GET OFF YOUR BUTTS AND WORK. SAVE SOME MONEY AND DON'T EXPECT ANYONE TO TAKE CARE OF YOU BUT YOURSELF. TAKE SOME RESPONSIBILITY FOR YOUR LIFE.
God Bless F.R., our awesome troops and the USA!
My dad taught me that you could not afford to be without insurance for your health and car when I was 17. Daviddennis, be glad you weren't in a serious car accident during your 20's and had to use the auto and health benefits you didn't have OR do what is done now, run up a $50K bill and claim bankruptcy.
As I watch the local news in Texas and feel the pain (not) of the uninsured children who's parents are ignorant and gamble that their children will not need expensive health care, I gag at the news' typical "poor me" view.
If one of my parent's were in the World Trade Center and died, we'd not needed the governments handout for their death as we grew up insurance poor as my dad loved us enough to cover the possiblity of him not being the only income earner of our family.
This author has it on the money. What a sad state we are in.
You shouldn't have to. But if you truely believe this is a free country, he shouldn't have to get insurance.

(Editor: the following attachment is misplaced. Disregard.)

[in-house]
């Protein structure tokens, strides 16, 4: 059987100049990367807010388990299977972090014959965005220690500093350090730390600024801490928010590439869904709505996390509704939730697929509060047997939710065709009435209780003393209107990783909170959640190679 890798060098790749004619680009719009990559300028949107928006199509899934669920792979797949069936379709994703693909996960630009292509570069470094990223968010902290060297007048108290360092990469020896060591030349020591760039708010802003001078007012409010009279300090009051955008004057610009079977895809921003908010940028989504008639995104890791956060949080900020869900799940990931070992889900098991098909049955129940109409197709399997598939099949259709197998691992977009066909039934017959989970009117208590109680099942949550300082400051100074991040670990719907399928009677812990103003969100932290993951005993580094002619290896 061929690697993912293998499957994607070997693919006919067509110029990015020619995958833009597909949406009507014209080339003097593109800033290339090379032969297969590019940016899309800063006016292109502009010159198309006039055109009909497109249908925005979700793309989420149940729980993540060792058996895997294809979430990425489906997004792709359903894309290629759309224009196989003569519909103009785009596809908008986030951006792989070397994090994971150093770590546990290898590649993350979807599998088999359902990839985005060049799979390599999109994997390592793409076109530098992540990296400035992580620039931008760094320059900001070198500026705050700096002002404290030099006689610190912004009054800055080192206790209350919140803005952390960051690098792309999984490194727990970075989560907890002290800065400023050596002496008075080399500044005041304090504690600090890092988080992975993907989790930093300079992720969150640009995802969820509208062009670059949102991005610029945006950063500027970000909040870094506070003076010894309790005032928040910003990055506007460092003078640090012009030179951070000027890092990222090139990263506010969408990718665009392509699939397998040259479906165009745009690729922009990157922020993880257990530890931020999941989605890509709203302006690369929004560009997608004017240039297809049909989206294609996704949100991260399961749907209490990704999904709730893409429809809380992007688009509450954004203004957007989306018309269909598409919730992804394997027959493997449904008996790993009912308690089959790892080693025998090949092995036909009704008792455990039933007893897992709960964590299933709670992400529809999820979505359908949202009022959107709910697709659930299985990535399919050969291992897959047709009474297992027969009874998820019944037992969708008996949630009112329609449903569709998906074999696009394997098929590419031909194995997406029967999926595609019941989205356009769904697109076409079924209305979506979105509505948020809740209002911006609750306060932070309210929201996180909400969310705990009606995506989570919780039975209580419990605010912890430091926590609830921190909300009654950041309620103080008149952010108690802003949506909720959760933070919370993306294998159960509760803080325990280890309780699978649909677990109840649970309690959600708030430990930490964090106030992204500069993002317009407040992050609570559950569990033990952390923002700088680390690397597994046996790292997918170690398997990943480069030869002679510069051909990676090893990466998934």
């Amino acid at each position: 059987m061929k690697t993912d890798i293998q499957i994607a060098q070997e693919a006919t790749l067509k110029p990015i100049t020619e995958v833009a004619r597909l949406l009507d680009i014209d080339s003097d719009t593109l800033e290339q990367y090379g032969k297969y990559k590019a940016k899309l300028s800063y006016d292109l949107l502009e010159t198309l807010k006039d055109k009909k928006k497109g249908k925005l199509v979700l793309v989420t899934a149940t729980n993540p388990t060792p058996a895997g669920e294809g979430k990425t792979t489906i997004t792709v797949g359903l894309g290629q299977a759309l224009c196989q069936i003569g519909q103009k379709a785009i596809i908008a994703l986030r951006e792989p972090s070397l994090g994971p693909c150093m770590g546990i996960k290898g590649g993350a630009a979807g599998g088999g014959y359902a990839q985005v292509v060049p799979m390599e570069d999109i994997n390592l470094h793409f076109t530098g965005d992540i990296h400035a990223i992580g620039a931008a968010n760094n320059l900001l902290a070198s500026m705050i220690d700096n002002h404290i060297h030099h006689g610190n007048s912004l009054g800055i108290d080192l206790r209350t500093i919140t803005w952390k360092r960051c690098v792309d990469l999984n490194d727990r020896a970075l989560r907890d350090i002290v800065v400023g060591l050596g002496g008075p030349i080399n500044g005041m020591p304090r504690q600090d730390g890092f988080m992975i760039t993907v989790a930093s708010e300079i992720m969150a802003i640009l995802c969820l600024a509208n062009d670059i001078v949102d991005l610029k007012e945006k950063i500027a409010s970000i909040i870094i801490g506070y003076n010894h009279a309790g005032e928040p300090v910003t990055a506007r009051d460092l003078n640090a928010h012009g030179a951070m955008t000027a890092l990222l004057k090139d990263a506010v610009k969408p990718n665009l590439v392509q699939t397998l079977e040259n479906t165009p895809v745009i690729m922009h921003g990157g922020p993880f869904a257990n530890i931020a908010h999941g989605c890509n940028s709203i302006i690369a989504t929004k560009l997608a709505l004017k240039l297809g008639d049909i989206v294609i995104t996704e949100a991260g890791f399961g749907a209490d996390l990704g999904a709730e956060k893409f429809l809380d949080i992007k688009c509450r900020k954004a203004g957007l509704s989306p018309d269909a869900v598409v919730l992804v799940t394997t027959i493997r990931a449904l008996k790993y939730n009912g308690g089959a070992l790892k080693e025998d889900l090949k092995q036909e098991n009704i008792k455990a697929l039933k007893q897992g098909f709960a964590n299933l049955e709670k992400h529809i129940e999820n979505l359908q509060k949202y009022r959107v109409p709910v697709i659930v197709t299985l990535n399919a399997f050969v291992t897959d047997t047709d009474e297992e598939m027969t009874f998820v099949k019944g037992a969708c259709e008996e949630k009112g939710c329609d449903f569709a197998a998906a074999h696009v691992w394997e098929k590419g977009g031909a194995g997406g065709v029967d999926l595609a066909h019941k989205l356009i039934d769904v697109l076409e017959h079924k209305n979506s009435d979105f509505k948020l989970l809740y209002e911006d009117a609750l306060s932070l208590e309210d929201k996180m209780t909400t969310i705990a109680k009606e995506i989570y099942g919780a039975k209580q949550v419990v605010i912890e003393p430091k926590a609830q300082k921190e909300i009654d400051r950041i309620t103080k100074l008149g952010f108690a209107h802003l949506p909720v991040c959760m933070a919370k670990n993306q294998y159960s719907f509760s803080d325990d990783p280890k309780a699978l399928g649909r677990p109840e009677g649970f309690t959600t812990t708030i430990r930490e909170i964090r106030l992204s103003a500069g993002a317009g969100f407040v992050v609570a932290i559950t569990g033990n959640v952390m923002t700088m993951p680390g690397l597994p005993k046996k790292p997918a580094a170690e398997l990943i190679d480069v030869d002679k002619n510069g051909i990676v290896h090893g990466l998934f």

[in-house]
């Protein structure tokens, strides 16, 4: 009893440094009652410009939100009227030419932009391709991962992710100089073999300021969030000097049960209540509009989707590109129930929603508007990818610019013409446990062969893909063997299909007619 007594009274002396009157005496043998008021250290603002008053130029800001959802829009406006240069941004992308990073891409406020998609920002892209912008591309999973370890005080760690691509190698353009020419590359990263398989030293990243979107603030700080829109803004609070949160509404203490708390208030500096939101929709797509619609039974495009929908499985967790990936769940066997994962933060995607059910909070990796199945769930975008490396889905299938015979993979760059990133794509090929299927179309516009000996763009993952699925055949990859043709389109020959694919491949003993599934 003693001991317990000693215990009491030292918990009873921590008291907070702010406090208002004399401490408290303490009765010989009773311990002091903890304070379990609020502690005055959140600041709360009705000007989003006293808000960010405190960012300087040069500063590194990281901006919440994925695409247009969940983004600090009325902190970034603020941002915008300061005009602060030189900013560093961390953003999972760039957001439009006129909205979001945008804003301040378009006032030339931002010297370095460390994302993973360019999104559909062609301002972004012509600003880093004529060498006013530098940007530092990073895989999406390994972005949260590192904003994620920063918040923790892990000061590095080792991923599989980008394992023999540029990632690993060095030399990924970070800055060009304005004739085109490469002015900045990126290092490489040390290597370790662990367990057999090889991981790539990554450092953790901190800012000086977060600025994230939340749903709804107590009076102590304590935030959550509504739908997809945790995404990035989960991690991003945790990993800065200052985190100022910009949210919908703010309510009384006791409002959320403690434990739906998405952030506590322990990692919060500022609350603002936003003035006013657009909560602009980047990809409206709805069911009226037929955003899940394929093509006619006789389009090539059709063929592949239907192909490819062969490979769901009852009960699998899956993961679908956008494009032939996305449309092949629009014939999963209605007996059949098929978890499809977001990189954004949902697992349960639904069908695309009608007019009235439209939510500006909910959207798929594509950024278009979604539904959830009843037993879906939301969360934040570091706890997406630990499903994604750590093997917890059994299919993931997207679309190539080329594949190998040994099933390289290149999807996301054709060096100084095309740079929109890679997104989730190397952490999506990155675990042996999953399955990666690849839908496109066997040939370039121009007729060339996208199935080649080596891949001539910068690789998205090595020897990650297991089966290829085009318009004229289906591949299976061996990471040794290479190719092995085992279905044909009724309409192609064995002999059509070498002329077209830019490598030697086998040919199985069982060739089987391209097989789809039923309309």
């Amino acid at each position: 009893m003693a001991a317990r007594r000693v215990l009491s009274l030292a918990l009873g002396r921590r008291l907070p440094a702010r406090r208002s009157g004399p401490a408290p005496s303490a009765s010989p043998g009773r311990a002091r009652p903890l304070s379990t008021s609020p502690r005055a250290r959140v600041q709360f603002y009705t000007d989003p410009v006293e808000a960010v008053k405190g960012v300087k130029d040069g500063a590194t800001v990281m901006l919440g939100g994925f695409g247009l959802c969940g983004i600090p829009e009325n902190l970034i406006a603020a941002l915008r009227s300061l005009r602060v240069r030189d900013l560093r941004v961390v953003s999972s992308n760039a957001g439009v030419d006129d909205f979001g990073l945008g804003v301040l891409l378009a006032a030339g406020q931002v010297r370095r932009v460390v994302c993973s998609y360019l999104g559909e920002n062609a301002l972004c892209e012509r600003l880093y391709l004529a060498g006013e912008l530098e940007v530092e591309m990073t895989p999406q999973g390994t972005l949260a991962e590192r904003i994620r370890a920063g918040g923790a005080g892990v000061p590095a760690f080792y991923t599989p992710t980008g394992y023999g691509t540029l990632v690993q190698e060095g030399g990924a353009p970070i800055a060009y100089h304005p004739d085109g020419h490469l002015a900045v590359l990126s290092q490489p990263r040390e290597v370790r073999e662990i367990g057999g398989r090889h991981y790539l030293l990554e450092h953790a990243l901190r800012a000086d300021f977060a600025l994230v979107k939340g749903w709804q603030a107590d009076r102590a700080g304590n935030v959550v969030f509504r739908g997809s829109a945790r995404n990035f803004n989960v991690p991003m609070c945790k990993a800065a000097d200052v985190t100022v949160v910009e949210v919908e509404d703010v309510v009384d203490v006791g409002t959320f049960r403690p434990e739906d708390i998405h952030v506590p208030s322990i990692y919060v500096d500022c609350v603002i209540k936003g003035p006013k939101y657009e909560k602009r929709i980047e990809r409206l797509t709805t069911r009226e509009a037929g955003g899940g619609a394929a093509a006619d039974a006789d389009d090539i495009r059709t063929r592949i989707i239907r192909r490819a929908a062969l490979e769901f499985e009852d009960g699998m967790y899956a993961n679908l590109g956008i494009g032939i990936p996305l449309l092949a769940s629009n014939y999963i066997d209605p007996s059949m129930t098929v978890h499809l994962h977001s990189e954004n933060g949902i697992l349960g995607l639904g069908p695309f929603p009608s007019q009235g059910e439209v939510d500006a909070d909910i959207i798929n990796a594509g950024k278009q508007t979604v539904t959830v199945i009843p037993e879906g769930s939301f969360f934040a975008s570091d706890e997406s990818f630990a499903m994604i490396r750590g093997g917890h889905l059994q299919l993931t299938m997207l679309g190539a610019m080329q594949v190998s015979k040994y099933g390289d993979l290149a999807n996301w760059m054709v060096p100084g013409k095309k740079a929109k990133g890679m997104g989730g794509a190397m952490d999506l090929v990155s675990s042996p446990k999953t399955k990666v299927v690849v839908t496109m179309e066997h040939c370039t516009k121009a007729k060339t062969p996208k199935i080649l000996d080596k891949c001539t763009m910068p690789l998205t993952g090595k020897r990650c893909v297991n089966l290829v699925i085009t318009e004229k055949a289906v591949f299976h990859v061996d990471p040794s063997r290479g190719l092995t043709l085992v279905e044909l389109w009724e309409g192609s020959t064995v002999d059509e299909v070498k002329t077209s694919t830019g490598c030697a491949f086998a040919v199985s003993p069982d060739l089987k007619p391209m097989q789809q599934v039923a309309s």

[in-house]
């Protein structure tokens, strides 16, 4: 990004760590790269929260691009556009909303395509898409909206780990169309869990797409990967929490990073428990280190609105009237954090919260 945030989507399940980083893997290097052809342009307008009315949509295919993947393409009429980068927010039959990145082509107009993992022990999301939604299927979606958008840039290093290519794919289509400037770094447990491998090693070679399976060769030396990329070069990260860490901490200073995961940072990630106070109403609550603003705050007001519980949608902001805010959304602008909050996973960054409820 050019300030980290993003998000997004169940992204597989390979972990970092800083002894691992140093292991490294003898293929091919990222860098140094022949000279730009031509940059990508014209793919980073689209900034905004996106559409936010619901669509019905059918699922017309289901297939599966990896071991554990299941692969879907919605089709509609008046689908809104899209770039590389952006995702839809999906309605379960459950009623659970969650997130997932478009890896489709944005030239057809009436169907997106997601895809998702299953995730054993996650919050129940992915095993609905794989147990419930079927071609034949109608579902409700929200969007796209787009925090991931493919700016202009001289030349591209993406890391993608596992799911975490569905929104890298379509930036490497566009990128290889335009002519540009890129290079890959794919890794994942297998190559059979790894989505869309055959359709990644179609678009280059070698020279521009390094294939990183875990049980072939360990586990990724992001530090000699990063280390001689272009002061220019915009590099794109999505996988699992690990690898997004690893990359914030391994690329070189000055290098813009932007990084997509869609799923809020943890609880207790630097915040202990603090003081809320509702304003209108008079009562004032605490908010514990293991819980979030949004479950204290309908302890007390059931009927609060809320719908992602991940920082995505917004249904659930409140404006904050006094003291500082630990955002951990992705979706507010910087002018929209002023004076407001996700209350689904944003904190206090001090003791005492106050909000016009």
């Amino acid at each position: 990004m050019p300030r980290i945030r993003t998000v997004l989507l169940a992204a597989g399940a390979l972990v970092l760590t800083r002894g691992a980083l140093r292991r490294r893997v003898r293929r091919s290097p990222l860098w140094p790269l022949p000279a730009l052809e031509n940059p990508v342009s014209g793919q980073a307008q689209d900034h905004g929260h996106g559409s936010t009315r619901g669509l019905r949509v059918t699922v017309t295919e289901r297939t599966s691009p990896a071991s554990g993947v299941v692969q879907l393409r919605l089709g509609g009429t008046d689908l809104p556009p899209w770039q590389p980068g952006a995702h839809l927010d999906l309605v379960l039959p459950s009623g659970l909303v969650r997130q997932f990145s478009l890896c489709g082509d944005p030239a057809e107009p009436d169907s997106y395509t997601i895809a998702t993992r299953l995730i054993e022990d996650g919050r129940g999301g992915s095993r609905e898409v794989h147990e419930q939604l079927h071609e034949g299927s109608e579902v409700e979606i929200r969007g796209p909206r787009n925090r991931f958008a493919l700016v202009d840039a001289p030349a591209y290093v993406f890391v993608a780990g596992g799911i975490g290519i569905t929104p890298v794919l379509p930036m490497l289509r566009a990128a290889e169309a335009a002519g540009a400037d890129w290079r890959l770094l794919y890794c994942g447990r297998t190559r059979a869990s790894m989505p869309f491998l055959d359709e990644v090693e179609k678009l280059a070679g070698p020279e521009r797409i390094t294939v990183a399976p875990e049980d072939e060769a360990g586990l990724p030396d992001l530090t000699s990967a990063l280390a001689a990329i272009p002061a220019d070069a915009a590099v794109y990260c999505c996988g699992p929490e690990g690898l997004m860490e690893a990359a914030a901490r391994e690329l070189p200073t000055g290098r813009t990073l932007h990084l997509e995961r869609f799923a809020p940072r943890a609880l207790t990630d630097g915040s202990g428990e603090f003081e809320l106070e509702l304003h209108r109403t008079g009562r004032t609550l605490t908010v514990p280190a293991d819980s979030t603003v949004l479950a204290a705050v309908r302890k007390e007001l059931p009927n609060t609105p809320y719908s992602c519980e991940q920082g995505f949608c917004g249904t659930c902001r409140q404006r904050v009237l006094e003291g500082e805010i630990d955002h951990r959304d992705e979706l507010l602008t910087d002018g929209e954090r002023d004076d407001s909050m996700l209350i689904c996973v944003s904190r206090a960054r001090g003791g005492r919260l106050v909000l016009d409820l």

these are "working families" donchaya know
My 22 year old niece said the same thing; 5 days after she finally got Blue Cross and Blue Shield, she was t-boned by an uninsured driver and almost lost her foot.
Suppose instead of a 20 something kid with a $34,000 chevy it was a 54 year old man who between jobs had become ill and hospitalized for 30 days without insurance. He was grateful for the service he received at the county hospital, even though it was quite difficult to get in Several 19 hours emergency room waits before someone realized just how serious his condition was.
Recovered, he had half the $108,000 hospital bill picked up by the county and he entered into a payment agreement for the balance.
Unsuccessful although still interviewing he was unable to find work through a regular employer. Using his skills, he started do what he knew how to do for himself and started bringing in a pretty good income.
All the while he had applied for insurance but because of his prexisting condition which could lead to several other conditions, about the only insurance he could get was for broken bones - which he took out. For continuing doctors visits for his original condition, he pays $300.00, not the $80,00 of so doctors are paid by insurance companies for an insured patient with the same condition.